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Hollywood Scribes Staking a Kid-Lit Claim


Last week, we made the acquaintance of Rob Kurtz and the Worthwhile Books for an Irish-themed lunch at Puck Fair, in keeping with the story of Seamus McNamus: The Goat Who Would Be King, Kurtz’s first children’s book. Kurtz regaled the small audience of book reviewers and librarians with stories of his days as a Hollywood screenwriter, and how his work on the 2006 animated feature Everyone’s Hero led to the creation of a children’s book imprint with the help of telecommunications tycoon Howard Jonas (who has owned a publishing company for the last 30 years) and a partnership with the comic book company IDW Publishing.

Once Worthwhile was up and running, Kurtz turned to his fellow television writers for funny kids’ stories: David Weiss took a bedtime story about a frog that eats all his friends he’d been telling his children for years and turned it into Carl the Frog; David Sacks and Brian Ross started out with one high-concept idea—aliens land on the Upper West Side and are confused by New Yorkers’ gentility—and eventually found their way to Vigfus the Viking, about a Norse family that come to Manhattan and wind up assimilating rather than pillaging. And then there’s Kurtz, who took the Irish traditions of the Puck Fair and created a humorous story about a goat trying to save his barnyard friends from the slaughterhouse. Naturally, all these stories went through an editorial process but, as Kurtz quipped, “We’re all network writers. We’re prepared for notes.” (And unlike certain sitcom stars, children’s book characters are a delight to work with.)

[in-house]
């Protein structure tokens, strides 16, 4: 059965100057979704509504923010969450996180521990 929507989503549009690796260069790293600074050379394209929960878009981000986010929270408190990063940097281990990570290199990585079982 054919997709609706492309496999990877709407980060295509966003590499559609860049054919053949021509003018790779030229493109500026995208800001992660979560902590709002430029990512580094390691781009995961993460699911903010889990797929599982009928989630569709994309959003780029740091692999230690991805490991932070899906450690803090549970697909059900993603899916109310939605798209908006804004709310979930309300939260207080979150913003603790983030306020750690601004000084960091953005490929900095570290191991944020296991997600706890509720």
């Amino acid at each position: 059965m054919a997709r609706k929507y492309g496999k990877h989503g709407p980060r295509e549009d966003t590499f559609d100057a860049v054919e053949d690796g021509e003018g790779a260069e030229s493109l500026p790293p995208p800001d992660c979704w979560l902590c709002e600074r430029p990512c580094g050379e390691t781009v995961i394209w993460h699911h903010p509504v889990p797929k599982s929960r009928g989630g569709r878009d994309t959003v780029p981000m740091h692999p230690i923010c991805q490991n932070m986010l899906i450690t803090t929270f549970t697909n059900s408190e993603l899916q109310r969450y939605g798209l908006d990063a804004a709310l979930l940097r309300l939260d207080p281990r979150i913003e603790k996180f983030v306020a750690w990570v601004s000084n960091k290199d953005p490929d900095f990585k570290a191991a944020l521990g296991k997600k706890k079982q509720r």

(photos: Kyo Morishima)

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